On Thursday, Feb. 11, the creation of a Municipal Fiber Task Force to study implementing an internet network throughout Agawam was announced by Mayor William P. Sapelli.
Sapelli said that a town-owned and managed network is just one option Agawam will explore as an alternative to Comcast. The town could also partner with a third party to provide service, make another arrangement, or not change anything at all.
Among the factors that will be studied by the task force are costs and service impact on residents.
Comcast’s planned data caps went into effect on Jan. 1, in 12 states - including Massachusetts, Connecticut, New York, New Jersey, and Pennsylvania - plus Washington, D.C.
The internet service and cable provider has said that it will not charge customers for going over the new 1.2 terabytes per month limit in January and February. After that, it will cost $10 per 50 gigabytes up to a maximum of $100 for more data.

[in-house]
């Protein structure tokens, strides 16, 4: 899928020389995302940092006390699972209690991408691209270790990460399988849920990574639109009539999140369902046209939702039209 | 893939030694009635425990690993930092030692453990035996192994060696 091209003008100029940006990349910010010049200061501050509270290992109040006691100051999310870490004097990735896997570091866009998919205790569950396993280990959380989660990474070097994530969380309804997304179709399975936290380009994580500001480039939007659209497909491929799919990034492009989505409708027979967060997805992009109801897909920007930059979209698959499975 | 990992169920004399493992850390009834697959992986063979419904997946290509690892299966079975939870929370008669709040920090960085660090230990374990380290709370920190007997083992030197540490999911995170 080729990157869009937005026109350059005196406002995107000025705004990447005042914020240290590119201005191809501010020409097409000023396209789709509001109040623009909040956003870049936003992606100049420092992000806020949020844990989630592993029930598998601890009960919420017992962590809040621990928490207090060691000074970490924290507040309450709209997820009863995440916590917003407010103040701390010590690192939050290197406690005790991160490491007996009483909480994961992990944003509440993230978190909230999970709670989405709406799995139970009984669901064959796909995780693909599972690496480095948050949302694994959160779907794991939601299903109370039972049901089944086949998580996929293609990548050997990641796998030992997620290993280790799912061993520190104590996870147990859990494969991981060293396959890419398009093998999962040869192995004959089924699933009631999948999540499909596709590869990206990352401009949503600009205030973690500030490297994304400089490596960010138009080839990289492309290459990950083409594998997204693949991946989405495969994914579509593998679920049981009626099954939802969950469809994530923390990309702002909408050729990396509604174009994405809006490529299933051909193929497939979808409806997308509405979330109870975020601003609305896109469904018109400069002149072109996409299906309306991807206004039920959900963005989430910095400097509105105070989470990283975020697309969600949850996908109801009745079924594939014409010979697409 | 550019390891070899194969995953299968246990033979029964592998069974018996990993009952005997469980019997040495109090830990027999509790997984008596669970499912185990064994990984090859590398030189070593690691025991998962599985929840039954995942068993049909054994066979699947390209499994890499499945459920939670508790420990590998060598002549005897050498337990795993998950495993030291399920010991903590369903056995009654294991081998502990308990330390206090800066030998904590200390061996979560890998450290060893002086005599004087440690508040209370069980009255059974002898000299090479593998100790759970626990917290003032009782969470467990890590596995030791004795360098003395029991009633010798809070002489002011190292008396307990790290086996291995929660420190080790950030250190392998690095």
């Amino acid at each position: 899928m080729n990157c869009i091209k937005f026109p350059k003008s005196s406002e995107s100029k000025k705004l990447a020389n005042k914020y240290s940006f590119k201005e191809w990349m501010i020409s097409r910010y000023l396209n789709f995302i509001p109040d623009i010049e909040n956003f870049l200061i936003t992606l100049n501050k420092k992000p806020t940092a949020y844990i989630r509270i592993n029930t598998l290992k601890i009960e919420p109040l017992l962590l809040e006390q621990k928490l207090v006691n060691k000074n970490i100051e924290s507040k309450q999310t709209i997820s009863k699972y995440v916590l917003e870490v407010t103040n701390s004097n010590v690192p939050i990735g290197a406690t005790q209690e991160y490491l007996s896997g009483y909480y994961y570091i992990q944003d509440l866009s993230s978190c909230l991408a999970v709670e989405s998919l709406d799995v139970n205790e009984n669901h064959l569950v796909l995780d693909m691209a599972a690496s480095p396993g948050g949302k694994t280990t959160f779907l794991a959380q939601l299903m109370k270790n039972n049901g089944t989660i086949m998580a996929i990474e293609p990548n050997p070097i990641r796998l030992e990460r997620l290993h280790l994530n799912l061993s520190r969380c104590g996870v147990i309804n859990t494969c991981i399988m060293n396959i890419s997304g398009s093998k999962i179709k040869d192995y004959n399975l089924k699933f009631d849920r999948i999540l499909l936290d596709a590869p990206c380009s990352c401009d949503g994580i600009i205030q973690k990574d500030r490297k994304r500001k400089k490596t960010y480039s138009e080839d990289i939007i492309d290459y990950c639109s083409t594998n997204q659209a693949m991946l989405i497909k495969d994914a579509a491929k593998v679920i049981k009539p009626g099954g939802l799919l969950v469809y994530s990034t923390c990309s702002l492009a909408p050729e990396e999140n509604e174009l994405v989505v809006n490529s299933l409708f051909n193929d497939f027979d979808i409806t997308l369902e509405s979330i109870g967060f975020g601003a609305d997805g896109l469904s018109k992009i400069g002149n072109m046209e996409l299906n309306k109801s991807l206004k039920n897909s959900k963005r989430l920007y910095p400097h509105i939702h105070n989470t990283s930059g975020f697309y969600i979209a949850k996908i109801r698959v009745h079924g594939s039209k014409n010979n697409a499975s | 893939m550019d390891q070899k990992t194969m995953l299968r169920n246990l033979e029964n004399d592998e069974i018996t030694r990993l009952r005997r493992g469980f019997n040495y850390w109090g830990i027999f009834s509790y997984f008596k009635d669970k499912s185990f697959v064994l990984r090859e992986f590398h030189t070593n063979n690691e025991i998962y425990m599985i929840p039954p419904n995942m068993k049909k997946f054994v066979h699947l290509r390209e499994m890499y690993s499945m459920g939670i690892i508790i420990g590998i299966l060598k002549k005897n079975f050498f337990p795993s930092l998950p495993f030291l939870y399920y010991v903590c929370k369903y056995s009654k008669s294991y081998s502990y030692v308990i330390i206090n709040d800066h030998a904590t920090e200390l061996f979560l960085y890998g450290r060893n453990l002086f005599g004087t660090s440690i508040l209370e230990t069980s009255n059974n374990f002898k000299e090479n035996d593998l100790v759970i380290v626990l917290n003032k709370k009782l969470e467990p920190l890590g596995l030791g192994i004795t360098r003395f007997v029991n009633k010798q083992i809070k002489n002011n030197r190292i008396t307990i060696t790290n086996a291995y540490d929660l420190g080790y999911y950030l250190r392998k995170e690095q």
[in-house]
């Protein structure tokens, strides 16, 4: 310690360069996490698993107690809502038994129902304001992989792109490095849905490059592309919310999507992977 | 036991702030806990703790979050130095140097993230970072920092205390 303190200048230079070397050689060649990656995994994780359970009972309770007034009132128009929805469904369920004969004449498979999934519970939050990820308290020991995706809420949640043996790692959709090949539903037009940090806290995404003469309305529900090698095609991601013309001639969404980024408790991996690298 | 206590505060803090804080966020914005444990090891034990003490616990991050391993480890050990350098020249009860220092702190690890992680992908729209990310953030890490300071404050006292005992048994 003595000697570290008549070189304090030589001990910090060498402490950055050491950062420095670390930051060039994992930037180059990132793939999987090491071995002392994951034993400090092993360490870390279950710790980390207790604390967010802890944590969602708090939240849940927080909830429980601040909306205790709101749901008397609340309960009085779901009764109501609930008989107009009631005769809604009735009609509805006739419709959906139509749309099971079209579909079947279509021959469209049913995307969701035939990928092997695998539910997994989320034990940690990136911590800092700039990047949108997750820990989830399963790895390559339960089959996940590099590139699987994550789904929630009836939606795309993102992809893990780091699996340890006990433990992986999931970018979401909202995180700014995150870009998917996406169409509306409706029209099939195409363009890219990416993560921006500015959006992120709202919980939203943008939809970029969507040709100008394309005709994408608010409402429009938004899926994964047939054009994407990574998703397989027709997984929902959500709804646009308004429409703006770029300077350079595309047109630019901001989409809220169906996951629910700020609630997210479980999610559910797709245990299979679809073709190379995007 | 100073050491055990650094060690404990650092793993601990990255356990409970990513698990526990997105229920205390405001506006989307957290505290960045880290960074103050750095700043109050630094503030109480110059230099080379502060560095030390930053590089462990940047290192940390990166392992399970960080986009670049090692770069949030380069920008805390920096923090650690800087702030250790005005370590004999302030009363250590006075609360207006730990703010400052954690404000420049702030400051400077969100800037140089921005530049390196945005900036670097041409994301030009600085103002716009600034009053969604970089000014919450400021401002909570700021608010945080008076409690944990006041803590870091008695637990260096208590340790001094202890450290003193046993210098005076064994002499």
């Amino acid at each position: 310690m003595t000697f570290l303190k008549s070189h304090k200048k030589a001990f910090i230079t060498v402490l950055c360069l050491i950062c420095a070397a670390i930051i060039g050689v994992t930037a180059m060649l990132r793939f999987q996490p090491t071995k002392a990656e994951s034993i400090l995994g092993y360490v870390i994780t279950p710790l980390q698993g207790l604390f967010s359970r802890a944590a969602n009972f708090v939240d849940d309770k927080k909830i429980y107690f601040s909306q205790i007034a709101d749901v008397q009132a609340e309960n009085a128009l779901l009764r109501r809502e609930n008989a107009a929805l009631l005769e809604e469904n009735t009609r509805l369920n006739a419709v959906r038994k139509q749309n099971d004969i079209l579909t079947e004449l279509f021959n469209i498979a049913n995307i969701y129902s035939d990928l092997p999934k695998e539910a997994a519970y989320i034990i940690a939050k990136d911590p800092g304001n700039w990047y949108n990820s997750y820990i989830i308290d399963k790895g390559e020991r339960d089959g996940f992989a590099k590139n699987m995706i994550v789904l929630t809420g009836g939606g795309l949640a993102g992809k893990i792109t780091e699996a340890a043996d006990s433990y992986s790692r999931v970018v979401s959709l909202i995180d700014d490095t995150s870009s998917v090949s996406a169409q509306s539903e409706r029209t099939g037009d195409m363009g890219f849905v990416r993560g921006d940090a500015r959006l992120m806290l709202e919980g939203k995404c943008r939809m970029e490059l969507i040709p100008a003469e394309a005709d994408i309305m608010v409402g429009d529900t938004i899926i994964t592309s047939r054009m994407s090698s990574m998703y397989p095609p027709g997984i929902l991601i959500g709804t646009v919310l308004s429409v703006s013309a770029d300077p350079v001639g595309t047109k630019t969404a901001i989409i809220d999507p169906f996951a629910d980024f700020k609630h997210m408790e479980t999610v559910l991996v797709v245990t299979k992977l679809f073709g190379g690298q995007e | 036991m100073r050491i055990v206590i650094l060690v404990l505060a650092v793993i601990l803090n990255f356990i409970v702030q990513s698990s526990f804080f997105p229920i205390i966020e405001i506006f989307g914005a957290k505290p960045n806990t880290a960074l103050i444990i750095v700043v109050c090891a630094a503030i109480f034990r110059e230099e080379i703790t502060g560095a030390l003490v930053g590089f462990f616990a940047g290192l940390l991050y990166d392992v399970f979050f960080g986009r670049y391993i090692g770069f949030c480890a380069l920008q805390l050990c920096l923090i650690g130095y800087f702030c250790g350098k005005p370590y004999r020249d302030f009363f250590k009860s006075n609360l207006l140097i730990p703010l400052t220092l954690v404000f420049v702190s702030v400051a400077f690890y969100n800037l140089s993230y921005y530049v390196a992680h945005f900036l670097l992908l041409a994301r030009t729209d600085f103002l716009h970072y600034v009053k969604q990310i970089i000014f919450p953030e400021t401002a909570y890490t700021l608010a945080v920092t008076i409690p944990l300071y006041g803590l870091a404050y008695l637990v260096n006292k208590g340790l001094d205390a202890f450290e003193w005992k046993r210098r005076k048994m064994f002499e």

To get an idea of how much that is, with 1.2TB of data, you could listen to 21,600 hours of streaming music or watch 500 hours of HD TV, according to Comcast. The company also said that 95 percent of its customers don’t use anywhere near 1.2TB of data each month.
Still, the new pay structure has drawn sharp criticism from community leaders and customers, including the residents of Agawam. People have been especially upset that the change is coming during the COVID-19 pandemic when many people are working and going to school remotely via the internet.
“Comcast’s announcement has created a tremendous amount of anxiety in Town and people are rightfully concerned with exceeding the monthly cap and facing higher internet bills,” Mayor Sapelli said in a statement.
“A modern high-speed internet service offered at a reasonable cost will serve as another major policy initiative to keep Agawam a great place to reside or operate a business. Two major concerns are: is it affordable, and; is this the best model for our residents and businesses.”
The Agawam Municipal Fiber Task Force will be comprised of seven people representing residents, local businesses, and the government. The goal is for the group to report back to the mayor in late spring.
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